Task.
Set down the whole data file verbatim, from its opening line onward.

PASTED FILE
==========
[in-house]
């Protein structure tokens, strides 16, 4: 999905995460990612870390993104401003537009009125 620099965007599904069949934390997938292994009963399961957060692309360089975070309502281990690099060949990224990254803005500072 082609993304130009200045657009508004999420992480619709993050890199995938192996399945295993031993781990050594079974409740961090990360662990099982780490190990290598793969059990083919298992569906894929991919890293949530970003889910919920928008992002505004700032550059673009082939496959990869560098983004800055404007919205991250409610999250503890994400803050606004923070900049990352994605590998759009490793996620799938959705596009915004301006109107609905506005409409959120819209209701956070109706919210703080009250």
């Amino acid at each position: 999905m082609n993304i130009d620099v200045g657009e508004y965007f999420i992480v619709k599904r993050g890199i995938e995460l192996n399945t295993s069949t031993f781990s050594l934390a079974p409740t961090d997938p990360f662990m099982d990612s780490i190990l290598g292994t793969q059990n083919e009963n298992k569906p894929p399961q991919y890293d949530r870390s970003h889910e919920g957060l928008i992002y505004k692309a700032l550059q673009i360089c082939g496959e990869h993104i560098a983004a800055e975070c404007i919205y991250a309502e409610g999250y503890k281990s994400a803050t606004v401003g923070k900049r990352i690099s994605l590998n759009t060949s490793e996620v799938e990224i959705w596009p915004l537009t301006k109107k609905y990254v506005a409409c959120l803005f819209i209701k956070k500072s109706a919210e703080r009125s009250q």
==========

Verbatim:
[in-house]
């Protein structure tokens, strides 16, 4: 999905995460990612870390993104401003537009009125 620099965007599904069949934390997938292994009963399961957060692309360089975070309502281990690099060949990224990254803005500072 082609993304130009200045657009508004999420992480619709993050890199995938192996399945295993031993781990050594079974409740961090990360662990099982780490190990290598793969059990083919298992569906894929991919890293949530970003889910919920928008992002505004700032550059673009082939496959990869560098983004800055404007919205991250409610999250503890994400803050606004923070900049990352994605590998759009490793996620799938959705596009915004301006109107609905506005409409959120819209209701956070109706919210703080009250």
């Amino acid at each position: 999905m082609n993304i130009d620099v200045g657009e508004y965007f999420i992480v619709k599904r993050g890199i995938e995460l192996n399945t295993s069949t031993f781990s050594l934390a079974p409740t961090d997938p990360f662990m099982d990612s780490i190990l290598g292994t793969q059990n083919e009963n298992k569906p894929p399961q991919y890293d949530r870390s970003h889910e919920g957060l928008i992002y505004k692309a700032l550059q673009i360089c082939g496959e990869h993104i560098a983004a800055e975070c404007i919205y991250a309502e409610g999250y503890k281990s994400a803050t606004v401003g923070k900049r990352i690099s994605l590998n759009t060949s490793e996620v799938e990224i959705w596009p915004l537009t301006k109107k609905y990254v506005a409409c959120l803005f819209i209701k956070k500072s109706a919210e703080r009125s009250q």